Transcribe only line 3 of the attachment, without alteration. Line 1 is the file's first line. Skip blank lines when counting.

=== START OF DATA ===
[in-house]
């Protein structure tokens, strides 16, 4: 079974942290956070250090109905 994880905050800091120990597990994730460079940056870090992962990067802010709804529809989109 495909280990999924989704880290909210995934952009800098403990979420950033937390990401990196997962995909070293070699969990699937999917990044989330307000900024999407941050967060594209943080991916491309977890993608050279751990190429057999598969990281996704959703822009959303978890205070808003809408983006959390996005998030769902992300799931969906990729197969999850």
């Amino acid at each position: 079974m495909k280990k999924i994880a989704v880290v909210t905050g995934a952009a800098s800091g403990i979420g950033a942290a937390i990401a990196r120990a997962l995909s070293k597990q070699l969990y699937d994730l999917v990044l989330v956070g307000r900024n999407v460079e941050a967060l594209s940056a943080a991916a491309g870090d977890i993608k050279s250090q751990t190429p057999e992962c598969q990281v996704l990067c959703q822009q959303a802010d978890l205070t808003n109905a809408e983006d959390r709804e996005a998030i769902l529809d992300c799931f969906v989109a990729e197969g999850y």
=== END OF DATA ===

């Amino acid at each position: 079974m495909k280990k999924i994880a989704v880290v909210t905050g995934a952009a800098s800091g403990i979420g950033a942290a937390i990401a990196r120990a997962l995909s070293k597990q070699l969990y699937d994730l999917v990044l989330v956070g307000r900024n999407v460079e941050a967060l594209s940056a943080a991916a491309g870090d977890i993608k050279s250090q751990t190429p057999e992962c598969q990281v996704l990067c959703q822009q959303a802010d978890l205070t808003n109905a809408e983006d959390r709804e996005a998030i769902l529809d992300c799931f969906v989109a990729e197969g999850y």